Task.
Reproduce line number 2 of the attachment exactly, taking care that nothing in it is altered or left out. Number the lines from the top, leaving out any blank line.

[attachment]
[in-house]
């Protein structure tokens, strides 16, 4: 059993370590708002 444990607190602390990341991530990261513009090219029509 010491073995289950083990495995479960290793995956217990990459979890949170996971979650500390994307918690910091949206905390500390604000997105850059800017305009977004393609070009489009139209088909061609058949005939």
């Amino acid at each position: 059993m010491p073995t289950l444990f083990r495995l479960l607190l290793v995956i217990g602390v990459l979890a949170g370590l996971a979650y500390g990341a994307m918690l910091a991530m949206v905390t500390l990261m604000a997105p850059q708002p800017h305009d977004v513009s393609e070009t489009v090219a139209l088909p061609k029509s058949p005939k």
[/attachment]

């Protein structure tokens, strides 16, 4: 059993370590708002 444990607190602390990341991530990261513009090219029509 010491073995289950083990495995479960290793995956217990990459979890949170996971979650500390994307918690910091949206905390500390604000997105850059800017305009977004393609070009489009139209088909061609058949005939």